For art historians who are used to using books and documents to learn more about an artist’s life, it can be difficult to navigate this new digital era. However, these technological advances bring new opportunities to share information with the public in a more interactive manner. Francesco Rulli, Global CEO and Chief Digital and Cognitive Officer of the Opera del Duomo, recently spoke about this topic with Giovanni Serafini, Assistant Registrar at the Opera del Duomo.
Located in Florence Italy, the Opera del Duomo was founded in 1296 to oversee the construction of the Cattedrale di Santa Maria del Fiore and the Giotto Bell Tower. Currently, the main task of the Opera is to conserve these monuments and other works of art by artists such as Michelangelo, Brunelleschi, and Donatello. Francesco has been collaborating with Giovanni and the other members of his team to build the Michelangelo AI, which allows people to ask Michelangelo questions through a chatbot. Additionally, he has been working to identify strategic partnerships with the Opera to further develop the Michelangelo AI and possibly expand the project to include other artists.
Giovanni, who described himself as feeling like an alien in the digital world, found it surprising to discover that the work he’s doing with the Michelangelo AI is directly in line with the study of the old humanistic world, which is his primary field of study. The main goal of this project is to not only bring MIchaelangelo’s works to life but to also help people understand who he was as a person. However, Giovanni noted, when researching Michelangelo’s life, it’s important that he and his colleagues must respect the fact that they are working with the life of a real person who lived, died, suffered, and loved.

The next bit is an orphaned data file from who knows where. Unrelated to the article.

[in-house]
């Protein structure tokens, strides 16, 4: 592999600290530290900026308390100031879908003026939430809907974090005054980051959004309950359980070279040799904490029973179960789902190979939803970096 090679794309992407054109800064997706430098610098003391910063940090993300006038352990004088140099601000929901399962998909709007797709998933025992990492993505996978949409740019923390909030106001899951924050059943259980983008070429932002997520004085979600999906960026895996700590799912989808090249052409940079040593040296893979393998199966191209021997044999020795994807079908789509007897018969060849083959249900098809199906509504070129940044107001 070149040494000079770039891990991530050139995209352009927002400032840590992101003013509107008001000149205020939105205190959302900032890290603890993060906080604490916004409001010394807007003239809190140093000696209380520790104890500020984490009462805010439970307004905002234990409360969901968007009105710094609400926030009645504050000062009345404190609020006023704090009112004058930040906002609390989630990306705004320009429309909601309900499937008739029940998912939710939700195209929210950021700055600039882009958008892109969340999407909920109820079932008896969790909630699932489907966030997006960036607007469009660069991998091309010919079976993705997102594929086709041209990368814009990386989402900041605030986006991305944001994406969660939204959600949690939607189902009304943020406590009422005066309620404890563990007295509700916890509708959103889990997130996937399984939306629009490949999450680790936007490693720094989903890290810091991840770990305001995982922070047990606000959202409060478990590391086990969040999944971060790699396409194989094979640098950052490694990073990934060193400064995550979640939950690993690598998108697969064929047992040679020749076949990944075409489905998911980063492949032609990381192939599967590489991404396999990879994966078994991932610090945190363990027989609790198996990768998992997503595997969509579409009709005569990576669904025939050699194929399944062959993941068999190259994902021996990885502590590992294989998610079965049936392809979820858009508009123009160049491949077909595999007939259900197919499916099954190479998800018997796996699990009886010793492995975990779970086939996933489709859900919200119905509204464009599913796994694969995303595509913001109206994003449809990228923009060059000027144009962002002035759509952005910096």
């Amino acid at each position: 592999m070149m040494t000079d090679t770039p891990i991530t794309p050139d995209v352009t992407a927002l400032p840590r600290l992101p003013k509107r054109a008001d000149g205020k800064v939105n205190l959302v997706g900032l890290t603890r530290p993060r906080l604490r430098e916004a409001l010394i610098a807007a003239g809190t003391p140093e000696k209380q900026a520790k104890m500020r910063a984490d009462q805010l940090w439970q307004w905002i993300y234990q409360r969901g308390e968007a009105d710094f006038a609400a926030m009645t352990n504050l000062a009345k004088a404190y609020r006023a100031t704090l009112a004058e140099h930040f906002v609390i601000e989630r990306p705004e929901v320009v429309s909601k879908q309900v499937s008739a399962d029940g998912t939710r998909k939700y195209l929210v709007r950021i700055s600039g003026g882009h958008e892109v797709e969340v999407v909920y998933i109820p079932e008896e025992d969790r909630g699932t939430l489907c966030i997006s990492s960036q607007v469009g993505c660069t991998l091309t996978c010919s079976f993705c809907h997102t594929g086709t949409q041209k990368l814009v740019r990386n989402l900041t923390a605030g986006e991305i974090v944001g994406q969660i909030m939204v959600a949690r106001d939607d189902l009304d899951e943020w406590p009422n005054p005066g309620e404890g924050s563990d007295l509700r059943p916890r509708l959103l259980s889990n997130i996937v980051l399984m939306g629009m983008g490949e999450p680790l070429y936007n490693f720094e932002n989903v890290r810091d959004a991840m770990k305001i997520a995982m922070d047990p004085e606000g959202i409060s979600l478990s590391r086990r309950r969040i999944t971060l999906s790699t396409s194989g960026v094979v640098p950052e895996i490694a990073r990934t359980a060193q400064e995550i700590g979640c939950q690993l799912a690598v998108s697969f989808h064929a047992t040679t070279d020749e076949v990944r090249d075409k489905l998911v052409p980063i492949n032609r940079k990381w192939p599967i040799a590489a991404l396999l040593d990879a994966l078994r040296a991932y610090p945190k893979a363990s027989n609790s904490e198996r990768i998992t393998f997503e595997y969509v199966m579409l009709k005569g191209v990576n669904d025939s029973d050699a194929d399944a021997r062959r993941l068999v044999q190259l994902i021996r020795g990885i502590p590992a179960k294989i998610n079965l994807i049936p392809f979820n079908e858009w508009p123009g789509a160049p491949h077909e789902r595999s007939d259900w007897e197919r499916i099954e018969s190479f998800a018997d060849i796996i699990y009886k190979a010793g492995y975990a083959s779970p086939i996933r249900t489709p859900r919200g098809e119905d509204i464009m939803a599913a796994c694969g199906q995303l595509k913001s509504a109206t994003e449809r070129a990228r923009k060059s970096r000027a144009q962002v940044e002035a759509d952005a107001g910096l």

Giovanni continued by describing the process of responding to the questions that he and his team receive through the chatbot. They have been very lucky because there are many resources documenting Michelangelo’s life that are available for them to use. For example, three biographies were written about him when he was still alive. The first was by Giorgio Vasari in 1550, who was a painter and friend of Michelangelo. The second was a response to Vasari’s biography, which was written by Ascanio Condivi in 1554. And the final biography was also written by Vasari in 1568, a few years after Michelangelo’s death. Additionally, there is a large collection of letters and documents that often reference a book of sonnets written by Michelangelo that was published by his nephew in the beginning of the 17th century. With all these sources, Giovanni and his team must gather all the relevant information to recreate the environment in which Michelangelo worked and lived in. They look forward to this project and using AI to help make art and artists more accessible to more people.